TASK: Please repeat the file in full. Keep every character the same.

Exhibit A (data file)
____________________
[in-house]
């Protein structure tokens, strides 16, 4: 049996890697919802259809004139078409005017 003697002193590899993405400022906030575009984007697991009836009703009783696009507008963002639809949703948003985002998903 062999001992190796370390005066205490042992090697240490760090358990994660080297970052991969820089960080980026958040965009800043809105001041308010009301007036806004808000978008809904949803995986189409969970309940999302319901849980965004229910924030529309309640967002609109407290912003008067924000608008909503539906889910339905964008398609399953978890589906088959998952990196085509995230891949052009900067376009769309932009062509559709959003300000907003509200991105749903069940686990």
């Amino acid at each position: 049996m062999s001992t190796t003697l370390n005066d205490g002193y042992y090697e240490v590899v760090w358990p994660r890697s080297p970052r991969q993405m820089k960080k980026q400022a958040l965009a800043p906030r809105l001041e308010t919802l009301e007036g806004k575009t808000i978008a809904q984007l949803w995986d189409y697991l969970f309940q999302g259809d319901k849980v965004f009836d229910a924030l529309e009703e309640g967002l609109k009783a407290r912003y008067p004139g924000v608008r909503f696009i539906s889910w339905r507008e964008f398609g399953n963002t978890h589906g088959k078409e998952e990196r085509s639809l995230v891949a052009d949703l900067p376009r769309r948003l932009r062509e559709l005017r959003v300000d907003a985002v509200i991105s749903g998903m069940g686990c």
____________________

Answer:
[in-house]
């Protein structure tokens, strides 16, 4: 049996890697919802259809004139078409005017 003697002193590899993405400022906030575009984007697991009836009703009783696009507008963002639809949703948003985002998903 062999001992190796370390005066205490042992090697240490760090358990994660080297970052991969820089960080980026958040965009800043809105001041308010009301007036806004808000978008809904949803995986189409969970309940999302319901849980965004229910924030529309309640967002609109407290912003008067924000608008909503539906889910339905964008398609399953978890589906088959998952990196085509995230891949052009900067376009769309932009062509559709959003300000907003509200991105749903069940686990």
């Amino acid at each position: 049996m062999s001992t190796t003697l370390n005066d205490g002193y042992y090697e240490v590899v760090w358990p994660r890697s080297p970052r991969q993405m820089k960080k980026q400022a958040l965009a800043p906030r809105l001041e308010t919802l009301e007036g806004k575009t808000i978008a809904q984007l949803w995986d189409y697991l969970f309940q999302g259809d319901k849980v965004f009836d229910a924030l529309e009703e309640g967002l609109k009783a407290r912003y008067p004139g924000v608008r909503f696009i539906s889910w339905r507008e964008f398609g399953n963002t978890h589906g088959k078409e998952e990196r085509s639809l995230v891949a052009d949703l900067p376009r769309r948003l932009r062509e559709l005017r959003v300000d907003a985002v509200i991105s749903g998903m069940g686990c």